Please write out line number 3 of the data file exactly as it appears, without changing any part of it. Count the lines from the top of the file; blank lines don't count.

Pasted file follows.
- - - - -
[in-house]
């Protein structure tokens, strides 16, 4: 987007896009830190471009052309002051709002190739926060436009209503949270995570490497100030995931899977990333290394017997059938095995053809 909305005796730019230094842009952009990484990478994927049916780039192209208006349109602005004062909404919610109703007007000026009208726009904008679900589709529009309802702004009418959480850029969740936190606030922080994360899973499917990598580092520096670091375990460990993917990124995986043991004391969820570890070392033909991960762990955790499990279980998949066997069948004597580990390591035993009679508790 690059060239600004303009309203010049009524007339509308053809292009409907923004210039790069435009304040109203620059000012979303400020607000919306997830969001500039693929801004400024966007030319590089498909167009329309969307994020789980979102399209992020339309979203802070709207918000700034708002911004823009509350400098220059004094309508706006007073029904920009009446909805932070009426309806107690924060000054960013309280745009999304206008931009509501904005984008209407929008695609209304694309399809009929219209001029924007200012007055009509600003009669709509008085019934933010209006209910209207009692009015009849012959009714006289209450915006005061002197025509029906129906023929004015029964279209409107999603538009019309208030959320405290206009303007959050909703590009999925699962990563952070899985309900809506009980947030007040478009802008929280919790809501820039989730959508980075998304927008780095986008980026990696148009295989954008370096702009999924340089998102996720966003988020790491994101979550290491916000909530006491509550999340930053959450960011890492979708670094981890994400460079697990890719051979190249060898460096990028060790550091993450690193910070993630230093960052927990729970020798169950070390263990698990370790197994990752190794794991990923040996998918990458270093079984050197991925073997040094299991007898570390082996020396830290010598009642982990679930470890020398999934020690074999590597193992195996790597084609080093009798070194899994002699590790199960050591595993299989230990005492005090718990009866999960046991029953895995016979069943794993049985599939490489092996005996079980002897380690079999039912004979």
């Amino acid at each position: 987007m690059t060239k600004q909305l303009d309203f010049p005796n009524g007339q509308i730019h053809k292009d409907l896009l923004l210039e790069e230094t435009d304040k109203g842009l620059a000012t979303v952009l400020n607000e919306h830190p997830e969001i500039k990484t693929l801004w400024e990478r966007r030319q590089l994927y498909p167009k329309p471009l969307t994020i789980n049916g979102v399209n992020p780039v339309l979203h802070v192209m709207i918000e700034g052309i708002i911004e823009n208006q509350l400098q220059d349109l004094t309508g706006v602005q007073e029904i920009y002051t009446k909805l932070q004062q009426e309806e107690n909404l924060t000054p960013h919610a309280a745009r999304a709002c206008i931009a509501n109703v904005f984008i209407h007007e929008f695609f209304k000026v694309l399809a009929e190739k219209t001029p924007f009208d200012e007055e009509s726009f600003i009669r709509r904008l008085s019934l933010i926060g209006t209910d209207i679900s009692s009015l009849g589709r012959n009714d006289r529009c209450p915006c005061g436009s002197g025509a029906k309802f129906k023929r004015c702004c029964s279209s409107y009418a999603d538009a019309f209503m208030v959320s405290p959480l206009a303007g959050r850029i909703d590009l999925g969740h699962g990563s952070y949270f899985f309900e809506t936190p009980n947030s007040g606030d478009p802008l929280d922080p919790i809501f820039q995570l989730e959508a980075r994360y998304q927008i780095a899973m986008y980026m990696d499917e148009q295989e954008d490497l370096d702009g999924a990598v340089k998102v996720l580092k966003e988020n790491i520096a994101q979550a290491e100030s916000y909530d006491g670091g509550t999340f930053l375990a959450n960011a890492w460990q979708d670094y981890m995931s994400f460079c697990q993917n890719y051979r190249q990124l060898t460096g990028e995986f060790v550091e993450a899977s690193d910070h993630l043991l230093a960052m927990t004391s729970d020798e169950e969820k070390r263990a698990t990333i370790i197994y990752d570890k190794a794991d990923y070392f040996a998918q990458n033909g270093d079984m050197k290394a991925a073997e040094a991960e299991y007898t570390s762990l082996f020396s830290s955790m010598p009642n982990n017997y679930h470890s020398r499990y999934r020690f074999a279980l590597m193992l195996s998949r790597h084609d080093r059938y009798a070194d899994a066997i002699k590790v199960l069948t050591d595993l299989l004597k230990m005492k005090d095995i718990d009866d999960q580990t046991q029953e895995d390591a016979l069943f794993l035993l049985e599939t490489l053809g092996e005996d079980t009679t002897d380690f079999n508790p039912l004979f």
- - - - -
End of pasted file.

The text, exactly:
């Amino acid at each position: 987007m690059t060239k600004q909305l303009d309203f010049p005796n009524g007339q509308i730019h053809k292009d409907l896009l923004l210039e790069e230094t435009d304040k109203g842009l620059a000012t979303v952009l400020n607000e919306h830190p997830e969001i500039k990484t693929l801004w400024e990478r966007r030319q590089l994927y498909p167009k329309p471009l969307t994020i789980n049916g979102v399209n992020p780039v339309l979203h802070v192209m709207i918000e700034g052309i708002i911004e823009n208006q509350l400098q220059d349109l004094t309508g706006v602005q007073e029904i920009y002051t009446k909805l932070q004062q009426e309806e107690n909404l924060t000054p960013h919610a309280a745009r999304a709002c206008i931009a509501n109703v904005f984008i209407h007007e929008f695609f209304k000026v694309l399809a009929e190739k219209t001029p924007f009208d200012e007055e009509s726009f600003i009669r709509r904008l008085s019934l933010i926060g209006t209910d209207i679900s009692s009015l009849g589709r012959n009714d006289r529009c209450p915006c005061g436009s002197g025509a029906k309802f129906k023929r004015c702004c029964s279209s409107y009418a999603d538009a019309f209503m208030v959320s405290p959480l206009a303007g959050r850029i909703d590009l999925g969740h699962g990563s952070y949270f899985f309900e809506t936190p009980n947030s007040g606030d478009p802008l929280d922080p919790i809501f820039q995570l989730e959508a980075r994360y998304q927008i780095a899973m986008y980026m990696d499917e148009q295989e954008d490497l370096d702009g999924a990598v340089k998102v996720l580092k966003e988020n790491i520096a994101q979550a290491e100030s916000y909530d006491g670091g509550t999340f930053l375990a959450n960011a890492w460990q979708d670094y981890m995931s994400f460079c697990q993917n890719y051979r190249q990124l060898t460096g990028e995986f060790v550091e993450a899977s690193d910070h993630l043991l230093a960052m927990t004391s729970d020798e169950e969820k070390r263990a698990t990333i370790i197994y990752d570890k190794a794991d990923y070392f040996a998918q990458n033909g270093d079984m050197k290394a991925a073997e040094a991960e299991y007898t570390s762990l082996f020396s830290s955790m010598p009642n982990n017997y679930h470890s020398r499990y999934r020690f074999a279980l590597m193992l195996s998949r790597h084609d080093r059938y009798a070194d899994a066997i002699k590790v199960l069948t050591d595993l299989l004597k230990m005492k005090d095995i718990d009866d999960q580990t046991q029953e895995d390591a016979l069943f794993l035993l049985e599939t490489l053809g092996e005996d079980t009679t002897d380690f079999n508790p039912l004979f």